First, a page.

David Heinemeier Hansson

November 24, 2022

We must say no to these people

John McWhorter's new book Woke Racism ends with with plea to all of those who haven't been taken in by what he calls "The New Religion". Especially if they find themselves accused of being a "racist" after daring to dissent on any racially-charged topics:

We must say no to these people, in quest of a result: An understanding will gradually coalesce among them that they need to step up their game, or, better, step it down. A communal realization will set in, after a while even explicitly acknowledged by its unofficial leaders, that shaming isn’t working anymore. Again, yes, it can be hard to be called a racist even if you know you aren’t one, just as we shudder at the thought of being called pedophiles or climate deniers.

It is natural to fear going up against the parishioners who so fervently disagree, with their ten-dollar words and artful sarcasm and air of surety. But I promise you: There is room in this society for speaking the truth and living to tell about it.

If you aren't familiar with McWhorter's work, you can start with his short interview on Bill Maher, then proceed to his excellent biweekly appearances with Glenn Loury.

His diagnosis of our time is at once piercing and fortifying. He prepares you for the shock that might come from baselessly being called a "racist" or a "white supremacist" for the first time. Which can happen easier than you might think, if you, say, dare venture an opinion on the slice of contemporary corporate politics that intersect with race in a way that isn't pre-approved by, as McWhorter labels them, The Elect.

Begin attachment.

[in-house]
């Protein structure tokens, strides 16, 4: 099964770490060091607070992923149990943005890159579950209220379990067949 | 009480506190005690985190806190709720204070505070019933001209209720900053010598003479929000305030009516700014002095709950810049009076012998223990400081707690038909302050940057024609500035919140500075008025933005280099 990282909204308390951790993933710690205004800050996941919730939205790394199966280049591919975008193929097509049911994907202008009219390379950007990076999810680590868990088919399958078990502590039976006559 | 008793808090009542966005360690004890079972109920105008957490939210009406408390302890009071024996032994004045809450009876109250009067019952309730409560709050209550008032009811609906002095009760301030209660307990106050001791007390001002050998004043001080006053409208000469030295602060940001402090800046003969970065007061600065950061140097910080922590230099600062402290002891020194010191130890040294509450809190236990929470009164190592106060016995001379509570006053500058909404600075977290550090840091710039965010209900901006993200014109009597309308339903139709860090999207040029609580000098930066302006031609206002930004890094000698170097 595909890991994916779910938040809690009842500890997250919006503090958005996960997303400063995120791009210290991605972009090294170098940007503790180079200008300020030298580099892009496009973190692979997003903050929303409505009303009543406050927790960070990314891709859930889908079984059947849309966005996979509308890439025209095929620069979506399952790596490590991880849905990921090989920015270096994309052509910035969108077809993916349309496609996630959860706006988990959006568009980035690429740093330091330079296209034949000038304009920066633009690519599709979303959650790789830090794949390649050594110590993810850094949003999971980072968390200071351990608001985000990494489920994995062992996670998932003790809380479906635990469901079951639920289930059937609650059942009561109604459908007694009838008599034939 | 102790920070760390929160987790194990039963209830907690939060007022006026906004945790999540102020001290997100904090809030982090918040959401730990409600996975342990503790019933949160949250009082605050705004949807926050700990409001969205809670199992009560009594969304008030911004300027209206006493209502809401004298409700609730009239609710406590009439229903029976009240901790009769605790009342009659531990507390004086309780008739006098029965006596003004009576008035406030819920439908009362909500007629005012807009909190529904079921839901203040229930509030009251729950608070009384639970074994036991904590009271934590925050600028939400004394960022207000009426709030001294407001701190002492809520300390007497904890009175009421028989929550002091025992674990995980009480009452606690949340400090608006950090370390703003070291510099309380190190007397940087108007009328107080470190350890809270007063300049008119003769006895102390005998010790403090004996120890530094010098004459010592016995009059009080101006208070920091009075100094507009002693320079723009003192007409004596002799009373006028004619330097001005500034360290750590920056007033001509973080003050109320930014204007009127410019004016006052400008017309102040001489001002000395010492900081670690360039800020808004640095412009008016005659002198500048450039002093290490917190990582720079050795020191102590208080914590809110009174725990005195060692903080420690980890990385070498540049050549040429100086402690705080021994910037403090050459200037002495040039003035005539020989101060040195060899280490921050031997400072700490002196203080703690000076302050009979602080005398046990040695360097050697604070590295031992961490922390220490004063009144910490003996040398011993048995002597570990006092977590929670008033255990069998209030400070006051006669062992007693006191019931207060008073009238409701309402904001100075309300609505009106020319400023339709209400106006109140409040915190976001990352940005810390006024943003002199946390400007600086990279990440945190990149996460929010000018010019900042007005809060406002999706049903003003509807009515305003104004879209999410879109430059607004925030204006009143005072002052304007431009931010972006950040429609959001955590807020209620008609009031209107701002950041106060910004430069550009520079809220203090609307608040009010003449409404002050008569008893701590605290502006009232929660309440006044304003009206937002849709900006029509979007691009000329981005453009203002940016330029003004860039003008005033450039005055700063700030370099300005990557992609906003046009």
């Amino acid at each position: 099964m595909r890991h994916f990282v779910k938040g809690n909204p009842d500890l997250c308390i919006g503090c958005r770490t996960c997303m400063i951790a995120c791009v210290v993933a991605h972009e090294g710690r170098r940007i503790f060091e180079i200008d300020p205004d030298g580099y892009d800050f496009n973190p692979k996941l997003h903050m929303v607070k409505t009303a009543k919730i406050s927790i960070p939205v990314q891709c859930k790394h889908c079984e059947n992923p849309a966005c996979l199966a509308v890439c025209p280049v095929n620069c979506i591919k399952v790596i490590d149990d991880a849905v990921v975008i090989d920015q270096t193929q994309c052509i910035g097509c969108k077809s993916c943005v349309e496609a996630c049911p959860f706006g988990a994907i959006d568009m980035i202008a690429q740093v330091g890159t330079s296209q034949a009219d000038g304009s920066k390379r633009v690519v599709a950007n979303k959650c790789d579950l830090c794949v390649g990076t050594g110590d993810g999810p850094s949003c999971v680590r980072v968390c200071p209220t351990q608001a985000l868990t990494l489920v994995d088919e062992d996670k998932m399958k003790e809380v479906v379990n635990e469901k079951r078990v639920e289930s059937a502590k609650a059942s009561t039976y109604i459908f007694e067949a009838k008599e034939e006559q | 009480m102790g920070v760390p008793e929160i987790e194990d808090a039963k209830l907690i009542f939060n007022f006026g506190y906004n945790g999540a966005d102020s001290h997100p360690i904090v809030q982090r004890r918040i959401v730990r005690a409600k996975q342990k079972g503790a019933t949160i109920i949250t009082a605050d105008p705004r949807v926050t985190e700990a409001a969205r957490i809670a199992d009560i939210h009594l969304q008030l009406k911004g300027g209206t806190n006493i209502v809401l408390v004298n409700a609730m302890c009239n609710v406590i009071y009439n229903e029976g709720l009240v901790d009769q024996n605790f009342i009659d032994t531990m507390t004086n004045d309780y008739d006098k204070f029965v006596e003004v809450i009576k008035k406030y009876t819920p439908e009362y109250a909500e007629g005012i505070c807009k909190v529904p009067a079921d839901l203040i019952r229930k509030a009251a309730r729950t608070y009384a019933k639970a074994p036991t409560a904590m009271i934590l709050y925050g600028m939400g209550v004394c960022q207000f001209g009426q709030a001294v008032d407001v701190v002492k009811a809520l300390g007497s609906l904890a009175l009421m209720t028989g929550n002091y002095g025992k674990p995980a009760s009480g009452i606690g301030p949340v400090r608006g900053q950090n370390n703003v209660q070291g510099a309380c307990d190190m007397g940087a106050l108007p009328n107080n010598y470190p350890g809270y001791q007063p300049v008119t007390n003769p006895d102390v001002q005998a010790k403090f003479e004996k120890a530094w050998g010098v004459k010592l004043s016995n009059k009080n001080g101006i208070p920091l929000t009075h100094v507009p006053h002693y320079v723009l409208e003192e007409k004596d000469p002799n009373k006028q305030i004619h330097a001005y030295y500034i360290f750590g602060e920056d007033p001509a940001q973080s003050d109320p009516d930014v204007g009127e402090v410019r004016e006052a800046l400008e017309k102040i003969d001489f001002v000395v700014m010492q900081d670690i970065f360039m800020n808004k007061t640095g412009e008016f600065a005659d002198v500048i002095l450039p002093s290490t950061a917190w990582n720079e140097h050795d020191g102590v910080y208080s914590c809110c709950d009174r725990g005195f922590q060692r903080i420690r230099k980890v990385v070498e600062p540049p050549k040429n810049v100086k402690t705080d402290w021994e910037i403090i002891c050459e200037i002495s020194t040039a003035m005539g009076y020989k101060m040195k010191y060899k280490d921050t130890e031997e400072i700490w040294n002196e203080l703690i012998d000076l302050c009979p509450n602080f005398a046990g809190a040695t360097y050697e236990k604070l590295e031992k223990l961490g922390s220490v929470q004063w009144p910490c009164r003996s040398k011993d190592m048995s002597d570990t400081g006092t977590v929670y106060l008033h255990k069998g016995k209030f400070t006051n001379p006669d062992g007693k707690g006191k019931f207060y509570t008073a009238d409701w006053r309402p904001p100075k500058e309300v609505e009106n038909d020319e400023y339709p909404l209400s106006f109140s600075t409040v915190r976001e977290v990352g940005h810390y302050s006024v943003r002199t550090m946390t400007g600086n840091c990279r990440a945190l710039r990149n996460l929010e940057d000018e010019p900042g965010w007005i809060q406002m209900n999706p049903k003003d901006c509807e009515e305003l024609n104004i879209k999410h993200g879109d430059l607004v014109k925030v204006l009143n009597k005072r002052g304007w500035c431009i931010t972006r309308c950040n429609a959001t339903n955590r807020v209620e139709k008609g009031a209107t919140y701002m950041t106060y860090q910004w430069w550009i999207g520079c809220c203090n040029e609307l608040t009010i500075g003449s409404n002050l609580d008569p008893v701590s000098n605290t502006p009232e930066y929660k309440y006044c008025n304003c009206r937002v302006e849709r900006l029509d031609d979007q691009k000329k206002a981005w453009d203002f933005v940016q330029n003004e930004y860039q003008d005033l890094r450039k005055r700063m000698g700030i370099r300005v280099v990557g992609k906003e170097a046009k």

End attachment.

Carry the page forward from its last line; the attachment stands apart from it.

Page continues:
He also helps you realize that after the shock of being accused without cause of being a "racist" or a "white supremacist" once, it just doesn't have the same effect the next time. The shock value rapidly diminishes exactly because it is such a serious charge. One that can't be sustained if the accusation isn't plugged into reality. Neither with the target or the spectators.

I remembered McWhorter's words when someone sent me the following, err, feedback on my post about DEI:

There was that indicting label, "white supremacist", but also the transitive guilt that so often follows it. Anyone associated with the accused is also to be tarred, lest they produce denunciations!

Transitive guilt is a terrifying tactic the first time you encounter it. Not only are you being accused of something awful, but the accusation is supercharged to run through your connections to others. People who are likely to be equally mortified, and perhaps even paralyzed, by the second degree charge. So you're not only required to hold your own line, you also have to hold it for everyone else, or you will have brought a pox upon their houses too.

No wonder most people don't have the stomach for facing these tactics, and either resign themselves to silence or worse. But that's exactly when they ought to remember McWhorter's words. That by refusing to bow to these tactics, they will inevitably lose their terror.

Which was half the point of that DEI analysis. That the power of these tactics has already weakened tremendously since 2020. They've simply been used in vain too many times. This latest reaction is a great example of just that. What a year or two ago might have been A Really Big Deal is now barely a twirl in a teapot.

There is room in this society for speaking the truth and living to tell about it, indeed.

About David Heinemeier Hansson

Made Basecamp and HEY for the underdogs as co-owner and CTO of 37signals. Created Ruby on Rails. Wrote REWORK, It Doesn't Have to Be Crazy at Work, and REMOTE. Won at Le Mans as a racing driver. Fought the big tech monopolies as an antitrust advocate. Invested in Danish startups.